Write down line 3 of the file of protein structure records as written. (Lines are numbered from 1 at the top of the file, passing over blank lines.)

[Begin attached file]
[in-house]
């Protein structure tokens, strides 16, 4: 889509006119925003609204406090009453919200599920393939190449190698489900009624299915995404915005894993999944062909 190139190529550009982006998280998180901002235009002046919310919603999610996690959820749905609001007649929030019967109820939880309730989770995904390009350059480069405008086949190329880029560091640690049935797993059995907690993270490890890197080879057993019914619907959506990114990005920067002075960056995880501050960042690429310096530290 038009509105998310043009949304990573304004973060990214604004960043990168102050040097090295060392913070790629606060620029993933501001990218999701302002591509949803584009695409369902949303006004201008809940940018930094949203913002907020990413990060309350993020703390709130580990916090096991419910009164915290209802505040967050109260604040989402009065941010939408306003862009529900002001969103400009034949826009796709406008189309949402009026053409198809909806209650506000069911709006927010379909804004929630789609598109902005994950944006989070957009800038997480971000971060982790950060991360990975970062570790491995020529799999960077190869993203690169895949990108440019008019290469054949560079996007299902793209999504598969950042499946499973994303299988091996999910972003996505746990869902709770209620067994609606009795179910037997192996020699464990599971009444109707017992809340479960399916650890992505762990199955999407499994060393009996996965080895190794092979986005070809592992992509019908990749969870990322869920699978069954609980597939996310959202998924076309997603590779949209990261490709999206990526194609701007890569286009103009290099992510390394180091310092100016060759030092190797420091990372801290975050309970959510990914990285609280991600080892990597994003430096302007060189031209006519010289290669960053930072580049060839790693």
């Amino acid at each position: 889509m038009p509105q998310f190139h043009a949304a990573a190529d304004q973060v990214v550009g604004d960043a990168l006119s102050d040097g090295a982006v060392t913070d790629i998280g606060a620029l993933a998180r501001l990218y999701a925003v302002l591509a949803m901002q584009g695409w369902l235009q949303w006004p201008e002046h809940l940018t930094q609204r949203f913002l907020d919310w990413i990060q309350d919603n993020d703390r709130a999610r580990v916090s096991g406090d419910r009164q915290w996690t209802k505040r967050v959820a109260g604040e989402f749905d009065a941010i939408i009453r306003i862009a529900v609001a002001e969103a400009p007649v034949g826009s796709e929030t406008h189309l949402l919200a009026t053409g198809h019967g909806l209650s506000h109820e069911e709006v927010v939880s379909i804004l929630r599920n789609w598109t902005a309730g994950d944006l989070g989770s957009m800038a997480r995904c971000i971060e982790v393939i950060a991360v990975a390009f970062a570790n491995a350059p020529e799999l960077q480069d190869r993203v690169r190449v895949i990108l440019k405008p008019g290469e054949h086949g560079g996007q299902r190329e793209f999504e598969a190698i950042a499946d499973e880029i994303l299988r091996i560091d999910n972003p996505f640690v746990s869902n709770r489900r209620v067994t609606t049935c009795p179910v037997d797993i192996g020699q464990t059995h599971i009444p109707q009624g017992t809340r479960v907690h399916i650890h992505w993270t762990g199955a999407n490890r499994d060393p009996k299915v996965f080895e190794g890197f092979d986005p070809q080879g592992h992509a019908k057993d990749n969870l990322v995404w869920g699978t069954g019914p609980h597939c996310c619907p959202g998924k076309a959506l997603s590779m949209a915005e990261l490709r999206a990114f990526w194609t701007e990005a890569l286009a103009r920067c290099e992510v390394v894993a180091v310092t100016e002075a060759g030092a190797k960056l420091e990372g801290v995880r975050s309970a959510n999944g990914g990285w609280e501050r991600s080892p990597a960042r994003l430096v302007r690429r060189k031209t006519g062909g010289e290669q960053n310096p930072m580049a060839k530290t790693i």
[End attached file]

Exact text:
């Amino acid at each position: 889509m038009p509105q998310f190139h043009a949304a990573a190529d304004q973060v990214v550009g604004d960043a990168l006119s102050d040097g090295a982006v060392t913070d790629i998280g606060a620029l993933a998180r501001l990218y999701a925003v302002l591509a949803m901002q584009g695409w369902l235009q949303w006004p201008e002046h809940l940018t930094q609204r949203f913002l907020d919310w990413i990060q309350d919603n993020d703390r709130a999610r580990v916090s096991g406090d419910r009164q915290w996690t209802k505040r967050v959820a109260g604040e989402f749905d009065a941010i939408i009453r306003i862009a529900v609001a002001e969103a400009p007649v034949g826009s796709e929030t406008h189309l949402l919200a009026t053409g198809h019967g909806l209650s506000h109820e069911e709006v927010v939880s379909i804004l929630r599920n789609w598109t902005a309730g994950d944006l989070g989770s957009m800038a997480r995904c971000i971060e982790v393939i950060a991360v990975a390009f970062a570790n491995a350059p020529e799999l960077q480069d190869r993203v690169r190449v895949i990108l440019k405008p008019g290469e054949h086949g560079g996007q299902r190329e793209f999504e598969a190698i950042a499946d499973e880029i994303l299988r091996i560091d999910n972003p996505f640690v746990s869902n709770r489900r209620v067994t609606t049935c009795p179910v037997d797993i192996g020699q464990t059995h599971i009444p109707q009624g017992t809340r479960v907690h399916i650890h992505w993270t762990g199955a999407n490890r499994d060393p009996k299915v996965f080895e190794g890197f092979d986005p070809q080879g592992h992509a019908k057993d990749n969870l990322v995404w869920g699978t069954g019914p609980h597939c996310c619907p959202g998924k076309a959506l997603s590779m949209a915005e990261l490709r999206a990114f990526w194609t701007e990005a890569l286009a103009r920067c290099e992510v390394v894993a180091v310092t100016e002075a060759g030092a190797k960056l420091e990372g801290v995880r975050s309970a959510n999944g990914g990285w609280e501050r991600s080892p990597a960042r994003l430096v302007r690429r060189k031209t006519g062909g010289e290669q960053n310096p930072m580049a060839k530290t790693i």